This haibun is my response to Haibun Monday 4-26-21: The Present Moment,
the prompt from Frank Tassone at dVerse ~ Poets Pub, with the challenge
to write a haibun about the moment we are currently experiencing.

~ Day 26 ~

Parting Clouds ~ haibun

Parting Clouds

Parting Clouds

 

It’s been a year-long winter, this period of isolation for many, with seasons blending as one while the world’s population held its collective breath waiting for the passing of the coronavirus. But shelter, by definition, is confining, and cabin fever soon set in. Guidelines to prevent the spread of the disease were ignored, with many gathering, crowded and unmasked.

Those in the know gained their pleasure from the outdoors while maintaining social distancing, fearful, still, that those less wise, the many they encountered as they shopped for necessities, those who were unmasked while ignoring distancing, would bring them into contact with the scourge that had taken millions of lives around the world.

But at last vaccines have been developed, and infection rates are falling as more people obtain them. The storm has not completely passed, but there is hope that this long winter is finally over.

parting clouds
sunlight on pink and white
cherry blossoms

This is my response to Haibun Monday: Cherry Blossoms,
the prompt from Frank Tassone at dVerse ~ Poets Pub.

Close Encounter ~ haibun

Close Encounter

As I paddle down the narrow river, the banks nearly hugging me, I spy a large bird on a tree branch over the water. Its markings indistinct at this distance, I wonder if it could be a juvenile Bald Eagle. Drifting downstream, I decide it is an eagle when it drops from the branch into the water, just a hundred feet ahead of me.

Landing in shallow water, it thrashes and hops to the shore, a fifteen-inch fish firmly in its grasp. It finally drops the fish and settles upon the it as I drift closer, just fifteen feet from shore. Debating between feasting on its catch and seeking safer haven, the eagle flies to a low branch of the next tree downstream. Spreading its wings and shaking the water off of its feathers, it settles in to watch me drift by, just twenty feet directly directly below, the perfect conclusion to this close encounter.

sycamore
on a riverbank
summer breeze

This haibun is my response to Haibun Monday 2-1-21: Eagle, the prompt form Frank Tassone at dVerse ~ Poets Pub, which is to write a haibun that references to the Eagle.  I first recounted this incident with my poem Rapt, in September 2016.

Haiku Reaction ~ haibun

Haiku Reaction

Severe iron deficiency seems to be the reason for my shortness of breath during the past few months. An iron supplement only serves to help me maintain those low levels, so I’ve had several “scopes” in the past eight weeks to determine if there is any internal bleeding from my colon or small intestine. One of them was a capsule endoscopy. I swallowed a capsule/camera that took thousands of photos of my small intestine. That provided enough evidence to suggest both an upper and a lower double-balloon enteroscopy. The lower enteroscopy is scheduled for next week. I had the upper this afternoon, which showed no irregularities. The worst part of recovery is the severe sore throat from being intubated for the procedure. It looks like it’s soup for me for the next day or so.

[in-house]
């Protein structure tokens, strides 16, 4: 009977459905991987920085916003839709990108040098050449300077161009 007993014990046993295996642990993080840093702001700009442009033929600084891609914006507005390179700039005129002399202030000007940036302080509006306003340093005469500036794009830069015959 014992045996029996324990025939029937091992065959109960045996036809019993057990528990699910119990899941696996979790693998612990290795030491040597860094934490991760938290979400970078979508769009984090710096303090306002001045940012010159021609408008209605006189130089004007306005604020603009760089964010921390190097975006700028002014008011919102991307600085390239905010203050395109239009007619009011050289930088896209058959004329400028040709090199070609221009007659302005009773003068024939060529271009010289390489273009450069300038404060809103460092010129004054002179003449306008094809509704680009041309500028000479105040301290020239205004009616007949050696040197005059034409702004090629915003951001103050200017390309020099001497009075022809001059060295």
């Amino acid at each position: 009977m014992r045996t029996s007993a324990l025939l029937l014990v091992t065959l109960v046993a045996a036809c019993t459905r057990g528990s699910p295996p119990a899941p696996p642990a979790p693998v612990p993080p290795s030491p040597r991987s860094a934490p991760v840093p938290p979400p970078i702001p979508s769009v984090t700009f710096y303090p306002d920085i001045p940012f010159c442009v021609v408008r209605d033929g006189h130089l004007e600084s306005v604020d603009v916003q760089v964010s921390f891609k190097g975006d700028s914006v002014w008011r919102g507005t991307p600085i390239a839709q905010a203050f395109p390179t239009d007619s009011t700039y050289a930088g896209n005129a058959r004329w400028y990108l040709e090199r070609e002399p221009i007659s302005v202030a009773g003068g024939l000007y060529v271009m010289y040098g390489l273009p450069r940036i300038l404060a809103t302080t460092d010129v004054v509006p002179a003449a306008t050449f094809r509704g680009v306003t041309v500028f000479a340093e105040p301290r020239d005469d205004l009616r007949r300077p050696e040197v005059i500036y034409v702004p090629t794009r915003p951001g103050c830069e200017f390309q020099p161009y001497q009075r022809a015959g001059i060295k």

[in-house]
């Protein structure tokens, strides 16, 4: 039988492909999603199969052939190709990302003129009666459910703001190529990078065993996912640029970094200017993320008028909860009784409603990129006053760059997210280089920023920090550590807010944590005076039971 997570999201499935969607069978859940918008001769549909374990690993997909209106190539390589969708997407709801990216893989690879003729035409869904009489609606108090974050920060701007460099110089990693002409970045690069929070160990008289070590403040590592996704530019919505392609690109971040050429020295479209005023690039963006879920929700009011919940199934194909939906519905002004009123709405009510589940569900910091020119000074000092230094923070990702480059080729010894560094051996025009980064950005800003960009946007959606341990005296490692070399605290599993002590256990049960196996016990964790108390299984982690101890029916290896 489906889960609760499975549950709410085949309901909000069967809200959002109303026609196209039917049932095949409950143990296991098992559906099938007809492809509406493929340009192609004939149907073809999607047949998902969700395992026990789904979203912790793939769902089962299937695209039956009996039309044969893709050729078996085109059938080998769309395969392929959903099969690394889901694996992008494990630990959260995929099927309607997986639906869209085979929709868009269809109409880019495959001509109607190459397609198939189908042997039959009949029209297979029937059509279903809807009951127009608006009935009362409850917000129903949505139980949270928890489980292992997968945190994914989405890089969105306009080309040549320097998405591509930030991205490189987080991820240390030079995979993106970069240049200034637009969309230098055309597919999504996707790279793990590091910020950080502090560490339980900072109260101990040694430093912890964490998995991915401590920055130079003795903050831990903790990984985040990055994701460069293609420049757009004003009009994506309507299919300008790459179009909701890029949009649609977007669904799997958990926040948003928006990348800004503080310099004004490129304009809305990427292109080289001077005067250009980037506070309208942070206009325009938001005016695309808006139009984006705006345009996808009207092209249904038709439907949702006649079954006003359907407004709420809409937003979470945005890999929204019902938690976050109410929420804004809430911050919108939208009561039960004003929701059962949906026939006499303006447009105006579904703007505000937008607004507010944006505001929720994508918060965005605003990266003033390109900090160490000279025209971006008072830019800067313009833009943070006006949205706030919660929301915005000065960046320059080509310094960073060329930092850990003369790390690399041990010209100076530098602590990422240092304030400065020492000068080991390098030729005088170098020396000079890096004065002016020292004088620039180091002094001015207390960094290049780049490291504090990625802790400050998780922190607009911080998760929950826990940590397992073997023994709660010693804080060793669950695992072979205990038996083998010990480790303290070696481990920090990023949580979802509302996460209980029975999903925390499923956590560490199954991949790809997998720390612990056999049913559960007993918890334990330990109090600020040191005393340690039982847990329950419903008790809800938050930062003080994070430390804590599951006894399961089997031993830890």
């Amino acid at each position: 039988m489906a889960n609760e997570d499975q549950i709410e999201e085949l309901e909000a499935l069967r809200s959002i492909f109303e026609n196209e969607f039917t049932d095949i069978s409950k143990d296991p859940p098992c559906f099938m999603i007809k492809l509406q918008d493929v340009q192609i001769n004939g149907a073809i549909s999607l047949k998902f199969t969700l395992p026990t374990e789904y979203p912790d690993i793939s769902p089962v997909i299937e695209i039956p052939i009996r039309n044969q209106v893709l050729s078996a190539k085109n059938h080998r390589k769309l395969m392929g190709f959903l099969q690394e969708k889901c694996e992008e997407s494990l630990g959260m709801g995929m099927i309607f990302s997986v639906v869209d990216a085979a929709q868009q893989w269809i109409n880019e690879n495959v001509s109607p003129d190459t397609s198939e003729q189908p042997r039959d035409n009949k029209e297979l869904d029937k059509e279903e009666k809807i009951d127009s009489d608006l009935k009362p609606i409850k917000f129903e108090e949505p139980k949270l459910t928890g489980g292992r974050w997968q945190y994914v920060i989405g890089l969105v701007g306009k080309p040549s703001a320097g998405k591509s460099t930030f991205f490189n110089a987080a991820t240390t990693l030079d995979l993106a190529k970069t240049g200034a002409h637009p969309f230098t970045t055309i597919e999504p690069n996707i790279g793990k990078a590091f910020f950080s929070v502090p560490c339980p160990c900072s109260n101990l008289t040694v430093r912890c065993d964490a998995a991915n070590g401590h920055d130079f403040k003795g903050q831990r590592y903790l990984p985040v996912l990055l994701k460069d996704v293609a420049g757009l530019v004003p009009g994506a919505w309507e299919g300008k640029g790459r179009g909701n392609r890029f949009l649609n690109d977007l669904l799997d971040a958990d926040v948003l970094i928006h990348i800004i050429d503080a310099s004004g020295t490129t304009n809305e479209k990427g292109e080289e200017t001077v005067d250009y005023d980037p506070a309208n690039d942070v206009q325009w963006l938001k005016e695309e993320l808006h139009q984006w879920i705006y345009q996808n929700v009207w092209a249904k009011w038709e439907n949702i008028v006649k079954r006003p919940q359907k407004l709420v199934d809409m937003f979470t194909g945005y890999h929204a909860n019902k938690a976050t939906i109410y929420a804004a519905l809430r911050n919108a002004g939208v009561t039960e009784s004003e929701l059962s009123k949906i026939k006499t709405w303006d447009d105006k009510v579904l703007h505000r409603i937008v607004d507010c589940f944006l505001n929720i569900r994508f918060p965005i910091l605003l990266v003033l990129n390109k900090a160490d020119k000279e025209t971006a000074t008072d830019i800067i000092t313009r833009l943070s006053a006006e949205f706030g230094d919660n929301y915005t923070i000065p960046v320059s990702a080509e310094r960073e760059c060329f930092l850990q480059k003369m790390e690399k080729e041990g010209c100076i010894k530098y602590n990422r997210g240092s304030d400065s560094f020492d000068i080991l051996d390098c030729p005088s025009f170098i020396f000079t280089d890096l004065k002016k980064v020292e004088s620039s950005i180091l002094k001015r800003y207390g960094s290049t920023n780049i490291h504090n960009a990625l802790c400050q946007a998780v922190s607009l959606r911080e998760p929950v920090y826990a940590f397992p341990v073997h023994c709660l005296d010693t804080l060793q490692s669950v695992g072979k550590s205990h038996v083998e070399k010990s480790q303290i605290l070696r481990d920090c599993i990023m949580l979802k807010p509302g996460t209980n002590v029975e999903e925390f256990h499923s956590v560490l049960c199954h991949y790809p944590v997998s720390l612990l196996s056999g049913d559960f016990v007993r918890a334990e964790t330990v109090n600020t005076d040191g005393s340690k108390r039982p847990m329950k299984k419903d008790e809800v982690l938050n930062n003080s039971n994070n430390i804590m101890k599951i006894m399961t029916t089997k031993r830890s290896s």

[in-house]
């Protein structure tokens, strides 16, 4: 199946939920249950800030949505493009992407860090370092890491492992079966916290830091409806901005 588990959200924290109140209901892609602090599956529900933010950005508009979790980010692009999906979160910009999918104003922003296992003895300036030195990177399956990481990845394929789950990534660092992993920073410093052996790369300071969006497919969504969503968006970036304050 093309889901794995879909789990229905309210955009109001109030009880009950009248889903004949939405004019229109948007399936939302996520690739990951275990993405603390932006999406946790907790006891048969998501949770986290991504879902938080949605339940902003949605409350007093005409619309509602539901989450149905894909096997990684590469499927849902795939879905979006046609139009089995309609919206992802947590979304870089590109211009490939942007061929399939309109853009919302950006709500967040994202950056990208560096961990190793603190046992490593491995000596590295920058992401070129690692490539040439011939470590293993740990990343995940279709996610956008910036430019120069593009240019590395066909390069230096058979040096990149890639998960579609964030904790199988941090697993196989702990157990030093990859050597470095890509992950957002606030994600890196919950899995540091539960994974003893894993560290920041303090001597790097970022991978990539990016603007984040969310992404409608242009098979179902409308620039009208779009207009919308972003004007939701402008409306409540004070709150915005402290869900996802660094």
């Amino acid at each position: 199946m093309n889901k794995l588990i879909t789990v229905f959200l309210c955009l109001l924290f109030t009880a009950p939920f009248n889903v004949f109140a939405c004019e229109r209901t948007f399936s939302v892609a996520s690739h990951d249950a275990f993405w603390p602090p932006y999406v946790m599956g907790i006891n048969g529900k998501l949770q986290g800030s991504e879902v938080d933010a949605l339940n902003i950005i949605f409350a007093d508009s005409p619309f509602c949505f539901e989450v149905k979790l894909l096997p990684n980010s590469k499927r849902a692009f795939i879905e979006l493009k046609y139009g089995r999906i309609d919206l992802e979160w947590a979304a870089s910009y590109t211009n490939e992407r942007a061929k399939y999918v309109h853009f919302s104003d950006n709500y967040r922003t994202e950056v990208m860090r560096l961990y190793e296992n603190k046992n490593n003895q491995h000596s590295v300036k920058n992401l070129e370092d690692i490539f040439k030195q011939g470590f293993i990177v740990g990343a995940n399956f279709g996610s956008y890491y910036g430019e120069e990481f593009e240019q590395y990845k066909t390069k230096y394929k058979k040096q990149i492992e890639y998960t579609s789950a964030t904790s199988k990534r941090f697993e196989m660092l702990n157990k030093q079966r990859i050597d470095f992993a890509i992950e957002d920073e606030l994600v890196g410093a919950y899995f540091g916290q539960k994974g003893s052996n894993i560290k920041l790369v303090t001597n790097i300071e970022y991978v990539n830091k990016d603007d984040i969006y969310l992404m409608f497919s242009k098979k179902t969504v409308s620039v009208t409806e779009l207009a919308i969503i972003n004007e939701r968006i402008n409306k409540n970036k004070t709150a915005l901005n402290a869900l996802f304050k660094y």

Meanwhile, it’s official.  I’m a poet.  While coming out of anesthesia and still groggy, my first thought was to write a haiku.

in recovery
after enteroscopy
haiku reaction

I’ve found a recording of another poem I wrote
as I woke from anesthesia, so I’ve posted it here.

Love Like Waterfall ~ haibun

24 June 24 2017

Love Like Waterfall

We stood on the the shore of Lake Erie, just as we had many times in the past. From the waves rolling onto its sandy beaches, to the dunes lining those shores, to the wildlife found along the the shore and on the marshes within the park, to its wonderful lighthouse, Presque Isle State Park in Erie Pennsylvania has much to offer and has become one of our favorite places to visit. We always make it a priority to stop there when we drive from Missouri to Buffalo to see family and friends.

But this visit was different. Family and friends from Erie, Cleveland, Youngstown, and Buffalo (and even Tennessee and Washington state) were there to share in the beauty of the moment as we stood beneath the towering Presque Isle lighthouse to exchange our wedding vows.

Pennsylvania is one of the few states to allow self-administered weddings. Because Presque Isle has come to mean so much to us, it seemed only natural for us to have our wedding there. I wrote poetic verse that was read by my children and my granddaughter, and I also wrote the vows that we exchanged. It was the perfect setting for our new beginning.